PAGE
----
Some months ago my head of year told me that a group of boys, including a number from my tutor group and others from my maths group, were organising an event to raise money for charity Fantastic! Pupils taking the initiative, looking to help others whilst promoting a sense of community, developing organisational skills and having fun all at the same time. Which teacher wouldn't want actively to encourage this kind of undertaking?
And the event itself? A football match. Longstanding readers will remember this post written during the World Cup, in which I described my feelings towards the game. Alas, I never knew my paternal grandfather, he'd passed away before I was born. But I take comfort that I am honouring his memory by perpetuating his view, 2 generations later, that 22 people chasing after a piece of inflated leather really makes no sense.
So, I asked one of the pupil organisers, what can I do to help? Expecting an answer like: collect money for tickets at the gate. Instead I get: could you be the referee? No, I don't think that's a particularly good idea, it might be helpful to ask somebody who has at least some idea as to what is supposed to happen.
The day arrived, the weather was overcast and the forecast was rain. So what, I ask the head of year who is also a PE teacher, is the wet weather routine? He looked at me as if I had asked a monumentally stupid question. Apparently it should be obvious that football games continue when it is raining. So what, I wondered later, would cause a football game to stop? Snow? Hailstones? Tornadoes? Nuclear attack? Anyway, as far as I am concerned, the footballers, referee and linesmen are welcome to get wet if they choose to do so, my concern was really for the comfort of the spectators. Or, to be more precise, the comfort of one particular spectator, namely, me. To then discover that we had hired the grounds of a club a short walk from school which had a covered spectator area. So that solved that one.
I arrived at the appointed meeting place and time, slightly surprised to be asked to carry the football which felt like a huge and unwarranted over-promotion. Oh look, say I to a boy who happened to be close by at the time. This football is an approximation to a polyhedron made up of pentagons and hexagons! Which means that it necessarily has exactly 12 pentagons! You mean, he said sounding slightly puzzled, that you've counted them? No, I reply, I don't need to! You see, if you start with Euler's theorem.... I tailed off, judging that I'd lost the attention of my audience. Strange really. Football versus Euler's theorem, and football wins. There's no accounting for taste.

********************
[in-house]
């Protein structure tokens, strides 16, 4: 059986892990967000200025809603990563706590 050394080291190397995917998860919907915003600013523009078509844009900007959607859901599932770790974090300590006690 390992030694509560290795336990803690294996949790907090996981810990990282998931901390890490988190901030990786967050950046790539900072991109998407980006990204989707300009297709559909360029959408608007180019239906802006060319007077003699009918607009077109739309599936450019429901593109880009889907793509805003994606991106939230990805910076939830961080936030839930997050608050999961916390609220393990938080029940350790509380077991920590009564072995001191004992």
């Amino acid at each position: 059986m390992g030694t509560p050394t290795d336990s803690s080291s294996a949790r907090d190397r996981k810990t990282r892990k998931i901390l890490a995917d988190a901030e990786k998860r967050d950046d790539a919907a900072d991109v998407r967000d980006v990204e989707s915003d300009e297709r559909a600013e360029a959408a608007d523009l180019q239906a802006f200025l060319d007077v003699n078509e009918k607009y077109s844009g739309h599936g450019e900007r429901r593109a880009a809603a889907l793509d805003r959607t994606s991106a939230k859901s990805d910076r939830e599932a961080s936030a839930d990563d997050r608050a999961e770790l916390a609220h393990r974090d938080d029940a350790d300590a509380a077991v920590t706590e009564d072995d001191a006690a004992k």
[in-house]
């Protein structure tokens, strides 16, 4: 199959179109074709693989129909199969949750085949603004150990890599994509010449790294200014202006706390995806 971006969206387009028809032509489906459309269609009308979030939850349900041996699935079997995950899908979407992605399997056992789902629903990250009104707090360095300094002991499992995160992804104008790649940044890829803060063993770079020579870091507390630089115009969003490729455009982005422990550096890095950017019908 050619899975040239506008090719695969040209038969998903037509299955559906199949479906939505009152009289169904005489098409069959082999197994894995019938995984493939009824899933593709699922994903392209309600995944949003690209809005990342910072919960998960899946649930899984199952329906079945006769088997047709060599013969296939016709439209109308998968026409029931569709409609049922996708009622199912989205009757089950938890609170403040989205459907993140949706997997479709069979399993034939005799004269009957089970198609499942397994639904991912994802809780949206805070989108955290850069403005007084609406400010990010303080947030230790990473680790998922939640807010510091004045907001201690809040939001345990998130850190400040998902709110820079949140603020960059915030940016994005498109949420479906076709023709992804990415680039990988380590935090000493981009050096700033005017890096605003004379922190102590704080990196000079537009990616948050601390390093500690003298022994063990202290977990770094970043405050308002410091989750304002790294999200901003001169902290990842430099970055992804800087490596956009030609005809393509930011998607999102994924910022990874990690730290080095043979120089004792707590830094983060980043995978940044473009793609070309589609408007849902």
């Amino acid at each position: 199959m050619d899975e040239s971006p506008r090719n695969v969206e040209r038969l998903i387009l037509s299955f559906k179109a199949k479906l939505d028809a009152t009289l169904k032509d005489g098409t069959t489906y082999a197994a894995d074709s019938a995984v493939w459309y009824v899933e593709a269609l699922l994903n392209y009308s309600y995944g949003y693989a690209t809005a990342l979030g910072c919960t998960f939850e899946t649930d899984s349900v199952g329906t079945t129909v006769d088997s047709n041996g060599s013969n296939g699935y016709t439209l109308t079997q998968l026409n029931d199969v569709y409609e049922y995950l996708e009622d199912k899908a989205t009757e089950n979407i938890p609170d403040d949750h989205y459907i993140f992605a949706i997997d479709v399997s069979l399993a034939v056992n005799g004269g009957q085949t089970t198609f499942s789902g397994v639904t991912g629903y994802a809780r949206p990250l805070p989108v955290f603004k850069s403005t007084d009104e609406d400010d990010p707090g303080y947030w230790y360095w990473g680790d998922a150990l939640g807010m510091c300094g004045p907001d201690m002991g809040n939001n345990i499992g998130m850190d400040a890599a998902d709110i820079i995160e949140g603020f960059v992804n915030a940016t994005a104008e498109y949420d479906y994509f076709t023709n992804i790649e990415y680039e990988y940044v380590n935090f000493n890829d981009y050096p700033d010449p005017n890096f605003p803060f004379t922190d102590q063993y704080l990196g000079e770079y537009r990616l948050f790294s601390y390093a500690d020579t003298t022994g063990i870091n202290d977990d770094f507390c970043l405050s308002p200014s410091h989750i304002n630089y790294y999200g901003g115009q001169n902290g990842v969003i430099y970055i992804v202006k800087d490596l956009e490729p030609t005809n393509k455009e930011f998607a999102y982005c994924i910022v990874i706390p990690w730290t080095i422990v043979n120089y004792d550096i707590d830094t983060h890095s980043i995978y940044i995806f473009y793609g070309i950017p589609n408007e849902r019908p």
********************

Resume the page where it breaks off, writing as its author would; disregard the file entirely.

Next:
(Parenthetical thought for the mathematically inclined: the proof that a polyhedron made up of hexagons and pentagons necessarily has exactly 12 pentagons is very beautiful and quite straightforward, happy to share on request! End of parenthetical thought).
Credit where credit is due, the lads had done a superb job getting things ready. The pupil-managers were dressed in smart suits with ties matching the colours of their teams. I made myself useful in a vague, shambling kind of way, letting late comers in, passing round a rubbish bag, and going to get the ball when it was kicked outside of the grounds. Fortunately there was a spare, there was no way I was going to break into a run. When not busy I did try to remember to look up occasionally from my phone. The game came to an end to be told that one of the teams - I forget which - had won, apparently they'd scored more goals than the other.
As we were leaving I had a brief conversation with somebody who worked at the grounds. So what, he asked, what was the purpose of the match? Dear reader, you'll be so pleased to hear that I bit my tongue so hard that it bled (actually that's not true but I feel as if it should be). I mean, really. The purpose? Of a football game? What kind of question is that? How do you even attempt an answer? I took refuge in talking about the charity for which money was being raised which seemed to suffice, I'm pleased to say.
As we walked back to school a number of boys were kind enough to thank me for coming, one of whom asked me if I'd enjoyed the match. I took refuge in a vague mumble and the moment passed, when there is a conflict between being polite and telling the truth it gets a bit hard....
So, jolly well done, lads. You were a credit to yourselves, your families and the school. The charity will be grateful for the money you raised. Because of your organisation there was a respectable group of spectators who showed every sign of having enjoyed themselves. Do make sure you mention this on your emerging CVs! My feelings towards football are, at the end of the day, irrelevant. Although, if you're considering another event, I'd be happy to make some suggestions. Sponsored Gregorian chant singing, maybe?